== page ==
Thinking about living in Poland? Follow our ultimate guide to the food, tourism and culture of living in Poland.
Scanning the candy and baking aisles thoroughly, I looked closely for a bag of chocolate chips. I was grocery shopping during my time living in Poland for the summer.
After a while I decided to ask a cashier where in the grocery store I could find chocolate chips. You might imagine my surprise when the cashier indicated that they didn’t sell chocolate chips.
Instead, he motioned me to the row of chocolate bars—saying I should chop one of those up.
The idea of a city not selling chocolate chips had never even crossed my mind before I moved to Poland. Yet, soon I discovered that people cannot always purchase random food items in Poland that are commonplace in the United States.
Turns out Poles prefer pure chocolate bars divided up into small pieces.
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Key Tips to Follow When Living in Poland
Below, check out some other things to expect when living in Poland and learn key tips to follow in order to make the most of your time living as an expat abroad.
Tips for All Things Food Related
Buy Different Types of Ingredients
You now know that Polish grocery stores do not sell chocolate chips. I further learned that in Poland, cereal comes in bags instead of boxes. Tofu does not come in a container, but is in a bag sort of wrapping. Eggs are stored on shelves, not in a refrigerator.
I was confused when I first saw eggs stored on a shelf. Should I buy them? Was that safe? It was only later that I learned that Americans wash eggs to strip the outer protective layer. This action prevents contamination outside the shell.
Without that outer layer, eggs have to be refrigerated in order to prevent bacterial infection from inside.
In Poland and other parts of Europe it is illegal to wash eggs and instead, chickens are vaccinated against salmonella. Because the eggs keep their outer layer, refrigerating the eggs would actually cause mildew growth.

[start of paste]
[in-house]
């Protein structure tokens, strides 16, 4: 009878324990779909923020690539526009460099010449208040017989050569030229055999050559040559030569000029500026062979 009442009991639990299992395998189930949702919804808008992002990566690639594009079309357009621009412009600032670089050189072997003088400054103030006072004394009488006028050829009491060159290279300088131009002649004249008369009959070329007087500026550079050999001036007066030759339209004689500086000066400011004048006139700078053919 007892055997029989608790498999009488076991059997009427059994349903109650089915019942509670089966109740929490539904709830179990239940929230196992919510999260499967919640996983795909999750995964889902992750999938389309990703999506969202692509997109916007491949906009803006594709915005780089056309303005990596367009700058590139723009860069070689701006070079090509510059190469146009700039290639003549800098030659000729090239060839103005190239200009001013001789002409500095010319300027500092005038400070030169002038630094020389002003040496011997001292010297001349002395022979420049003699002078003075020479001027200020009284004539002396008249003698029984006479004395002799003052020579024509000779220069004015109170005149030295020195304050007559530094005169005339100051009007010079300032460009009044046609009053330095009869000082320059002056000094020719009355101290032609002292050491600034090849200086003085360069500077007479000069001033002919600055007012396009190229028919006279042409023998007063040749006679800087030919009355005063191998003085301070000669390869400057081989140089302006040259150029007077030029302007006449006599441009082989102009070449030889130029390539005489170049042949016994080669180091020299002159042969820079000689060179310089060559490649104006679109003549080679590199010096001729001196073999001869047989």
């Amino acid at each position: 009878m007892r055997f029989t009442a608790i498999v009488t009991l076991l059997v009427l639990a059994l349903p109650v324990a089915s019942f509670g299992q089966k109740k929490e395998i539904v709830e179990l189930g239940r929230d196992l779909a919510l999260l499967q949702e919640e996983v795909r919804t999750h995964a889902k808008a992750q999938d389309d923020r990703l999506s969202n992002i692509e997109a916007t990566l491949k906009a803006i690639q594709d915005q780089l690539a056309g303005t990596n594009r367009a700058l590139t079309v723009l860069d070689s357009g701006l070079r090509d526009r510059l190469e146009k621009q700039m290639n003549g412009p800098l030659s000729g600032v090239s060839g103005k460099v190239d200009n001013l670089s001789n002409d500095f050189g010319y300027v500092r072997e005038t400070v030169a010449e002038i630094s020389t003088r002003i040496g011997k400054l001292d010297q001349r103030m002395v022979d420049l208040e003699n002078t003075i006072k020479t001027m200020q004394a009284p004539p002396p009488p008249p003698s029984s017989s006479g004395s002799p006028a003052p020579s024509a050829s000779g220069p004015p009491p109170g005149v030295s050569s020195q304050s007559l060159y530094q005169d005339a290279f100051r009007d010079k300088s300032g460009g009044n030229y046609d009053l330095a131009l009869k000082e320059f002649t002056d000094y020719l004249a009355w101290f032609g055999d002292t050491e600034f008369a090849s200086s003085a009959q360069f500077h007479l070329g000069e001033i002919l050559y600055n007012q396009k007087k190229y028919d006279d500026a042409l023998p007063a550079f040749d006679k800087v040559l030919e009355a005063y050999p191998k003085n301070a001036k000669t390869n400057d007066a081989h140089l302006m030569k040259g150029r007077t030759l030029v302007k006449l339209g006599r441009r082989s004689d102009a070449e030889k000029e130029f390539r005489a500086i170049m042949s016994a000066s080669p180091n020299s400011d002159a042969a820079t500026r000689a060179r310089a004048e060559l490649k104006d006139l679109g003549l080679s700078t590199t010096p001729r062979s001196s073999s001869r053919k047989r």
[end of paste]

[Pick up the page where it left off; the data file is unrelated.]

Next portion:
Key advice: trust that a grocery store is not trying to hurt you. If something is packaged differently than in the United States, likely there is a reason for it. If you end up living in Poland, it is safe to buy eggs that are not stored in a refrigerator.
Let Google Translate Become Your Best Friend
When living in Poland it is pretty easy to get by as an American who doesn’t speak Polish. However, there is one important place where your lack of Polish language knowledge will become apparent: while grocery shopping.
Most Poles speak some level of English but at grocery stores all food items are only in Polish. Sure, it is easy for people to pick out produce without reading labels.
For more difficult items, however, it can be hard to know what a package is when you don’t understand Polish.
If you need to know the exact ingredients in food items, make sure to bring your phone to the grocery store and use Google Translate. When you stop to type Polish words into your phone, shopping will take longer than usual—so plan accordingly.
If dietary restrictions aren’t an issue and you feel adventurous, forgo the phone and just trust your guts: you may end up tasting a new ingredient that you love!
Be Wary of Paying for Water
Everything in Poland, including the cost of living, is super cheap. If you are looking for a cheap way to live in a beautiful European city, Poland is the perfect place, it is truly a hidden gem of a European city.
Yet, as cheap as everything is, there is one major difference between restaurants in Poland and the United States: water is not free.